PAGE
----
“This budget proposal is a direct attack on the quality of life of America’s seniors,” said Robert Roach, Jr., President of the Alliance of Retired Americans. “We must hold our elected officials accountable for their actions. We predicted cuts to our hard-earned benefits after the GOP passed their unfunded tax cuts for billionaires and corporations. Unfortunately, that reality is now staring us in the face,” he says.

Adds Max Richtman, president and CEO of the National Committee to Preserve Social Security and Medicare, “Speaker Ryan is obviously making good on his promise to come after safety net programs to pay for the reckless Trump/GOP tax reform. In so doing, he and his party are sending a clear message: older, poorer, and disabled Americans are not as important as the billionaires and big corporations who are the main beneficiaries of a tax scheme that is blowing up our nation’s debt.”

Before the House Budget Committee vote, Joyce A. Rogers, AARP’s Senior Vice President Government Affairs, urged that Medicare not be cut. She called for good changes such as “reducing prescription drugs costs, enhancing payment and delivery reforms, and addressing the widespread fraud, waste, and abuse in the program.”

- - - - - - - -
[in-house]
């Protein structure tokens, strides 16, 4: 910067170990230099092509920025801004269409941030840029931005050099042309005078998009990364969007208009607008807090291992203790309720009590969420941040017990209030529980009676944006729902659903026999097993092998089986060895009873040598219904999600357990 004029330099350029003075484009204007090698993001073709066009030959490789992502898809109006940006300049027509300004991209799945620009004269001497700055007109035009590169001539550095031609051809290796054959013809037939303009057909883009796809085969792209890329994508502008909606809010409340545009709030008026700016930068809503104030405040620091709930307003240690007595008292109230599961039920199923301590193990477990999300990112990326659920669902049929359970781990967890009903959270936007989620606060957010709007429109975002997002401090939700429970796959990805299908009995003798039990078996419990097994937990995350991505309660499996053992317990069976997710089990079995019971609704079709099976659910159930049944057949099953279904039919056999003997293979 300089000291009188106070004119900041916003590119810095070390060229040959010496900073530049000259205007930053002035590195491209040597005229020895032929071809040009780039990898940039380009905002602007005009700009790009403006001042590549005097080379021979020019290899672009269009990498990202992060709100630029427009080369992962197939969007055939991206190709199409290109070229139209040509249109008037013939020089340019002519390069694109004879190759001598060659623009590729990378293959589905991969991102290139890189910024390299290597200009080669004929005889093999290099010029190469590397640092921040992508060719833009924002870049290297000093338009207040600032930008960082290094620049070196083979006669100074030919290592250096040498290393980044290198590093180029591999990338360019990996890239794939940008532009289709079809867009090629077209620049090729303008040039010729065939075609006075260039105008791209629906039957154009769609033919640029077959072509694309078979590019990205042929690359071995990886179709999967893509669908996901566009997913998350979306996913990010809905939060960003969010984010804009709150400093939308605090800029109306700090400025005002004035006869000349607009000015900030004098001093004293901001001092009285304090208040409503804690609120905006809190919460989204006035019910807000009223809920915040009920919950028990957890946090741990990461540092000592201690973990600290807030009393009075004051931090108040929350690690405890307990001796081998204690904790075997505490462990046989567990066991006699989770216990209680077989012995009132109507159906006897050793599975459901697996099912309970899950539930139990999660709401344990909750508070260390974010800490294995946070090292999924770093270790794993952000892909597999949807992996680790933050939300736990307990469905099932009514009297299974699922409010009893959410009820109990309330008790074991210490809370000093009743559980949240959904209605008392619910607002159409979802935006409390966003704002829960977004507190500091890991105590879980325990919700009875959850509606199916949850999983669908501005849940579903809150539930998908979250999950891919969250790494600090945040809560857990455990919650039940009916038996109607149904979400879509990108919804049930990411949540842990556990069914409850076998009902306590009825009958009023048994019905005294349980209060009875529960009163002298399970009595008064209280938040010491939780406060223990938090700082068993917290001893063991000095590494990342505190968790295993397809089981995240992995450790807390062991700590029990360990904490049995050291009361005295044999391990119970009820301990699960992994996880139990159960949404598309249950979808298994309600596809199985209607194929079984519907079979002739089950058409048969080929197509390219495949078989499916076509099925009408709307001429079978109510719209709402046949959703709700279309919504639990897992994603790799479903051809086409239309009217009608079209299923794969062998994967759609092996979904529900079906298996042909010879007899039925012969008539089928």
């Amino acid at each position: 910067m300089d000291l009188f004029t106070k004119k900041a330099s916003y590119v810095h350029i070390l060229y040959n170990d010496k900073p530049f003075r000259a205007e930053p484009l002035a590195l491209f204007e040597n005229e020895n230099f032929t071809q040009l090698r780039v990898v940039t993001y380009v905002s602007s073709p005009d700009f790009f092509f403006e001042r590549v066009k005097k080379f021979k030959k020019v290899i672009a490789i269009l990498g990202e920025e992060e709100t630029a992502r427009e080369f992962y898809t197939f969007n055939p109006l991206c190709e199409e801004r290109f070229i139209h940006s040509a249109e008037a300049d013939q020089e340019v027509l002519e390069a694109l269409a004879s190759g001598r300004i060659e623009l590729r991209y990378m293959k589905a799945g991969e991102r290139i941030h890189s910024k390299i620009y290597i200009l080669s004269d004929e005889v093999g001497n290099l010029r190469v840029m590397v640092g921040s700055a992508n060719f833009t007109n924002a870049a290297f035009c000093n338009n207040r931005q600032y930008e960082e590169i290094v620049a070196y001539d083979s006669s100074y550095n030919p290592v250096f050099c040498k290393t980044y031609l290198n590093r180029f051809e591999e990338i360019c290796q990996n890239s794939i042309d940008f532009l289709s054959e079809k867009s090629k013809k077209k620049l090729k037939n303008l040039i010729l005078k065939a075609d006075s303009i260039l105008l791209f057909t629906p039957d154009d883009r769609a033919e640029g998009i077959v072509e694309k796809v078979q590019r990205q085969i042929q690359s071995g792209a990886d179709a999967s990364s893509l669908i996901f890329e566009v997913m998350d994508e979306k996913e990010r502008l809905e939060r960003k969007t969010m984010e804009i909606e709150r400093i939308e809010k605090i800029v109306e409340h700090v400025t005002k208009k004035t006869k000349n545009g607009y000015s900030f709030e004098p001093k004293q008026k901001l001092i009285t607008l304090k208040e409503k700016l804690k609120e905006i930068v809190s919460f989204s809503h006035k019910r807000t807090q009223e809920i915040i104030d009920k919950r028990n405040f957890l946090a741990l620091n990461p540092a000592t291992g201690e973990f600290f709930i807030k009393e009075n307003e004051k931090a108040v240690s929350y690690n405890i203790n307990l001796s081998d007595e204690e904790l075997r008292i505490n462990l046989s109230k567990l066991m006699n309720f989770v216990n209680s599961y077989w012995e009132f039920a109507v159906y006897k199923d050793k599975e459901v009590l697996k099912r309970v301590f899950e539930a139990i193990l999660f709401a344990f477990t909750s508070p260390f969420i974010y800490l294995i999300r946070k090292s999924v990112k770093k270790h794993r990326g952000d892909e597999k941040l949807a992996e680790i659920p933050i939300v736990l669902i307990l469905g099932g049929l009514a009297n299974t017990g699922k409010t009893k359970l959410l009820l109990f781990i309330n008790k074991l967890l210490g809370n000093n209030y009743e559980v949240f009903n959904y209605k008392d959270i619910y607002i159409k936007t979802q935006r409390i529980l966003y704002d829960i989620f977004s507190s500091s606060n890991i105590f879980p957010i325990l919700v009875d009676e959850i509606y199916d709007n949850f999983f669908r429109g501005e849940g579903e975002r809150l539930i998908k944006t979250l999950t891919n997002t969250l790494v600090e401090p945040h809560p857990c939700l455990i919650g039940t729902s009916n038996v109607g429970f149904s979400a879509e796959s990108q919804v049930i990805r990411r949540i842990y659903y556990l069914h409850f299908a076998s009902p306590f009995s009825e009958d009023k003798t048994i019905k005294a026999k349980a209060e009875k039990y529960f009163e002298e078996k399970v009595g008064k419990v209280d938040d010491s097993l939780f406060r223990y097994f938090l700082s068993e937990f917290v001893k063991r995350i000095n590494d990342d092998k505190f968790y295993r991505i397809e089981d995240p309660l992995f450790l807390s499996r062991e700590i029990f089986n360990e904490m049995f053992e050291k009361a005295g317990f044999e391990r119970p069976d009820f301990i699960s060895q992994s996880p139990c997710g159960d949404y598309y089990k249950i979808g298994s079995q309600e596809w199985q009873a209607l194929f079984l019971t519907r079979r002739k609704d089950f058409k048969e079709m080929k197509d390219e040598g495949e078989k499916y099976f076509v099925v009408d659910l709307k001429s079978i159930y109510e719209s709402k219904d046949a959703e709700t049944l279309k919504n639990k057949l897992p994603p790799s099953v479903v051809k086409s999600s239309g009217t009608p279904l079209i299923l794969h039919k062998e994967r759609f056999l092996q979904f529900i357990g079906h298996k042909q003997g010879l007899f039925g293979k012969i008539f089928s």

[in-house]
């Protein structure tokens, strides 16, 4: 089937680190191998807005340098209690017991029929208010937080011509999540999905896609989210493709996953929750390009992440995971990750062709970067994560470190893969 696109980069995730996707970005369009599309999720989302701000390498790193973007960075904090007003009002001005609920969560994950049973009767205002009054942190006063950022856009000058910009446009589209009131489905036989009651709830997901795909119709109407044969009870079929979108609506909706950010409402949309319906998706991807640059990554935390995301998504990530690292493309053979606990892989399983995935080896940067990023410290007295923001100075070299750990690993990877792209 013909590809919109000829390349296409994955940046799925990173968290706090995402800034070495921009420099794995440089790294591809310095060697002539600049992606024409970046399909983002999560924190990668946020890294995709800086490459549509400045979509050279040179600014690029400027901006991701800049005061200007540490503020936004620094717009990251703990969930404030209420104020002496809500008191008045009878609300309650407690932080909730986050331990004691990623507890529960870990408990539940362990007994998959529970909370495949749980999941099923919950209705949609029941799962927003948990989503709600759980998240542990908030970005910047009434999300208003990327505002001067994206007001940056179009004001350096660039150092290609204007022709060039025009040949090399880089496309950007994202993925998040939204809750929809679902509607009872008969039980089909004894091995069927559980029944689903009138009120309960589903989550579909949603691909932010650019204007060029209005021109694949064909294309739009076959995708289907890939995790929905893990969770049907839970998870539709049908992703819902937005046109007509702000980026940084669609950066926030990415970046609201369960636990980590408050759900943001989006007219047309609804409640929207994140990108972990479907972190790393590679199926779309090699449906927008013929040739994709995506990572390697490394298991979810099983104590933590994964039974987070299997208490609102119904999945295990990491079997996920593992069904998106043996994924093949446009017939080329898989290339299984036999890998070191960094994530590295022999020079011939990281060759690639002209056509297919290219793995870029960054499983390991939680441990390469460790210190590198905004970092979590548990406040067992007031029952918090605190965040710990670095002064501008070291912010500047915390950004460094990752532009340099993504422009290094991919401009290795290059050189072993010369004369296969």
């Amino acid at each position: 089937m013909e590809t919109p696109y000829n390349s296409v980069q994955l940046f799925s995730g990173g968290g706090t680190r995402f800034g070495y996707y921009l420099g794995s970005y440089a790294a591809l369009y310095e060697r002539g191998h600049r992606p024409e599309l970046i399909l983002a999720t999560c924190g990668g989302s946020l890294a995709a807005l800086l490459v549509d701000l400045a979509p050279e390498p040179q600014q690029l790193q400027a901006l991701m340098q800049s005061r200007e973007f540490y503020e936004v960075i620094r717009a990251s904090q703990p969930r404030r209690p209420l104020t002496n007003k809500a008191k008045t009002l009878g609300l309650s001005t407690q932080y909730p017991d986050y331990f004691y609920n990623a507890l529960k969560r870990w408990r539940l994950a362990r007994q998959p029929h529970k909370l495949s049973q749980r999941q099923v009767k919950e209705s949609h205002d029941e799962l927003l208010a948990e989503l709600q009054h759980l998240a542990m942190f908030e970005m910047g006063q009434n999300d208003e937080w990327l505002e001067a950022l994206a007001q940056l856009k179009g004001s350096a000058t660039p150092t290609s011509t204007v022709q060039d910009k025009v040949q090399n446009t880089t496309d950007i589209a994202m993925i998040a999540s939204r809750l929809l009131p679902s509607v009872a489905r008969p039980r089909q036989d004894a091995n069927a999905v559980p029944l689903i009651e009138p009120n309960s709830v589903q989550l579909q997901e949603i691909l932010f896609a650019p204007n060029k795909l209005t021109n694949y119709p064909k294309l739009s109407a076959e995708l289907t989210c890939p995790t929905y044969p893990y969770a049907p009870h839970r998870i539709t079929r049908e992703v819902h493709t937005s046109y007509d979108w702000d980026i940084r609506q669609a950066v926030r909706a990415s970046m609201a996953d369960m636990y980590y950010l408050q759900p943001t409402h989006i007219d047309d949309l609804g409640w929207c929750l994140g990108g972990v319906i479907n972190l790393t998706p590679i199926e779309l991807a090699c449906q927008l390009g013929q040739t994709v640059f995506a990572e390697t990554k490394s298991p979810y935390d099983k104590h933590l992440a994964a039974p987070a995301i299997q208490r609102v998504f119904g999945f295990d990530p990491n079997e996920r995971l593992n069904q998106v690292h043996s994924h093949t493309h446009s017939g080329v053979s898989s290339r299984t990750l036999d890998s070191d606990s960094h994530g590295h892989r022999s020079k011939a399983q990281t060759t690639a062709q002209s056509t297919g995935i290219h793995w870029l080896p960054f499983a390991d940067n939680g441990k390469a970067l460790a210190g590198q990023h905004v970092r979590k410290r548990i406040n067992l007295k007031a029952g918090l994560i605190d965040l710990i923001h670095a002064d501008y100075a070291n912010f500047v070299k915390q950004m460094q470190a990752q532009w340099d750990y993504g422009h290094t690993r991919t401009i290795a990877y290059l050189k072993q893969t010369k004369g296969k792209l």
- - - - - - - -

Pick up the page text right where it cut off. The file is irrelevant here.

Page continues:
According to Rogers, “The typical senior, with an annual income of approximately $26,000 and already spending one out of every six dollars on health care, counts on Social Security for the majority of their income, and on Medicare for access to affordable health coverage.”

Finally, Rogers notes that the Supplemental Nutrition Assistance Program (SNAP) plays vital role in providing nutritional assistance to millions of eligible, low-income individuals and families, many seniors. “In 2016, 8.7 million (over 40 percent of) SNAP households had at least one adult age 50 or older. Proposals to block grant the program, or expand work requirements, will make SNAP less responsive and accessible in times of need,” she says.

Educate Yourself About the Issues

With the upcoming Rhode Island primary on September 12, and midterm elections just 135 days, AARP Rhode Island State Director Kathleen Connell urges all registered Rhode Island voters to review candidates’ positions on the issues and go to the polls and cast your ballot. “The 2018 midterms will be among the most historic elections in a generation,” she said.

Nationwide, the balance of power in both houses of Congress, as well as in many state legislatures and governorships, could shift because of the results in the fall’s general elections, says Connell.

While the most common way to vote is for registered voters to go to their local polling place on Election Day, Connell said that many family caregivers and others who may have difficulty voting on that day may be eager to take advantage of other methods of casting a ballot.